disorders are the same as the causes of physical illnesses (chemical imbalances caused by infection or genetics).

        Therefore, mental illness may be diagnosed, labelled and treated in the same way as physical illness.

 Treatments typically involve drug treatment including anti-anxiety, anti-depressant, anti-psychotic and anti-manic
               ECT involves producing a seizure by passing an electrical current through the brain.

Psychodynamic model attempts to explain abnormal behaviours by suggesting they are result of anxiety produced
                                    by unresolved, unconscious conflicts.
                    This happens due to the dynamics of the three parts of the mind.

   Defence mechanisms such as repression, where unacceptable thoughts are pushed into the unconsciousness,
                                          protect a person from harm.

However, traumatic events in early childhood may result in memories being repressed only to resurface later in life
                                        in the form of a psychological disorder.
                   Explaining abnormal
  Behavioural model attempts to explain abnormal behaviours by suggesting that they are learned
                         (OC, CC, and SLT) in the same way as any other behaviour.
Classical conditioning (as for abnormality). Learning inappropriate behaviour through association. If a
       person experiences a strong emotion when placed in a particular situation or confronted by a
                   particular object, they learn to associate this experience with the event.
                                      Behavioural treatments include
                                  Aversion therapy (used for addiction).
                     Flooding (confronting a fear or abnormal behaviour head on).
            Token economy (given tokens for positive behaviour in exchange for rewards.

   Cognitive model attempts to explain abnormal behaviours by suggesting they are the result of
                            irrational thoughts, expectations and attitudes.
      Psychological disorders can take a variety of forms, magnifying the difficulties of a task,
     ovewrgeneralising and arriving at sweeping conclusions and persistent negative thinking habits
                                         Treatments include
                                Cognitive behaviour therapy (CBT).
      Week 24
   Anorexia & Bulimia
                                          AN & BN

                                           Characteristics of AN
                            Weight (less than 15% of expected for height and age)
                         Fear (An intense fear of being overweight or becoming fat)
               Refusing to eat adequate amounts of food, which results in deliberate weight loss)
          Distorted body image (usually by denying the seriousness of the current low of body weight)
              Amenorrhoea (in females, the absence of a least three connective menstrual cycles).

                                     Explaining eating disorders AN/BN
                                             Biological explanations
Brain Damage - Research shows that damage to parts of the hypothalamus can result in animals starving themselves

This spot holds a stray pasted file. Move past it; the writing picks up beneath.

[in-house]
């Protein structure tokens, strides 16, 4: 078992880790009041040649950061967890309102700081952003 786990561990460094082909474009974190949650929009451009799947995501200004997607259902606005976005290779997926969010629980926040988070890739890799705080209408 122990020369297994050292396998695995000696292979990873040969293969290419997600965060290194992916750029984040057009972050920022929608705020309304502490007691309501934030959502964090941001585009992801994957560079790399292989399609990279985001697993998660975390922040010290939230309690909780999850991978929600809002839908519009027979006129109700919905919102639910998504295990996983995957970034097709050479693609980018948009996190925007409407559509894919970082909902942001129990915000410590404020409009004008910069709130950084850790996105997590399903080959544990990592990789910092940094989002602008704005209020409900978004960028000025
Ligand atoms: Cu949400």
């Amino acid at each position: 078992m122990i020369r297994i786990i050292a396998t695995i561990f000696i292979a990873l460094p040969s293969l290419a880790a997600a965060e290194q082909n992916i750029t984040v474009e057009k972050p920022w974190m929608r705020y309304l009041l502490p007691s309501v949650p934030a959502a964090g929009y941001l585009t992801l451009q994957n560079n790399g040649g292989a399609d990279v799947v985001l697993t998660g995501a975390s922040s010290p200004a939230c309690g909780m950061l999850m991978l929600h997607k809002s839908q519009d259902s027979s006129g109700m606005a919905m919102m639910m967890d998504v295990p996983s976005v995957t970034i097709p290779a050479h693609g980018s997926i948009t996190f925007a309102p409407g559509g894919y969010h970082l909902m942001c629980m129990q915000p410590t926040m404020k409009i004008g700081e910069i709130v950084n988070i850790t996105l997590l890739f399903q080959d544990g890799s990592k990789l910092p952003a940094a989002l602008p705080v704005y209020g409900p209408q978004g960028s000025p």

to death.
Malfunctioning of the „hunger centres‟ in this part of the brain, therefore, might explain eating disorders in humans.
   However, the evidence is inconclusive and we must be careful when comparing findings in animal studies to
  Twin studies have shown higher concordance rates for MZ twins compared to DZ twins for both AN & BN.
                     This suggested genetic factors may in part, help explain eating disorders.
           However, factors other than inherited genes are important in the development of AN/BN.
                                    AN & BN
Low levels of the nt serotonin in the brain suggest Biochemical factors may also be responsible for AN/BN.
   Antidepressant drugs (SSRI‟s) that increase serotonin reuptake help to stop binge eating in bulimics.
 However, it is difficult to say whether low levels of serotonin are the cause or the consequence of AN/BN.

                                        Psychological explanations

                                          Characteristics of BN
                                            Binging & purging
                                                Self esteem
                                            Different from AN
                                             KEY STUDIES
                  AN (Holland) – to investigate genetic factors an explanation for AN.
                 BN (Kendler) – to investigate genetic factors as an explanation for BN.
AN (Becker) – to investigate a relationship between cultural change and eating disorders among Fijian girls.
           BN (Cutts) – to investigate whether fear of weight gain underlies eating disorders.
     Week 25

Summary of abnormality
           Week 26
         Social influence

   Majority & minority influence
            Obedience

          Ethical issues
                    SOCIAL INFLUENCE

                          „The effects one person or group has on the attitudes or behaviour of another.‟
        Social influence is the effect of other people on a person‟s behaviour. It usually works in two ways:

     Conformity – Yielding to group pressures real or imagined which result in a cjhange in behaviour but not
                                                 necessarily attitude

                         Obedience – Responding to the demands of an authority figure.

                          These two types of social influence differ in a number of ways: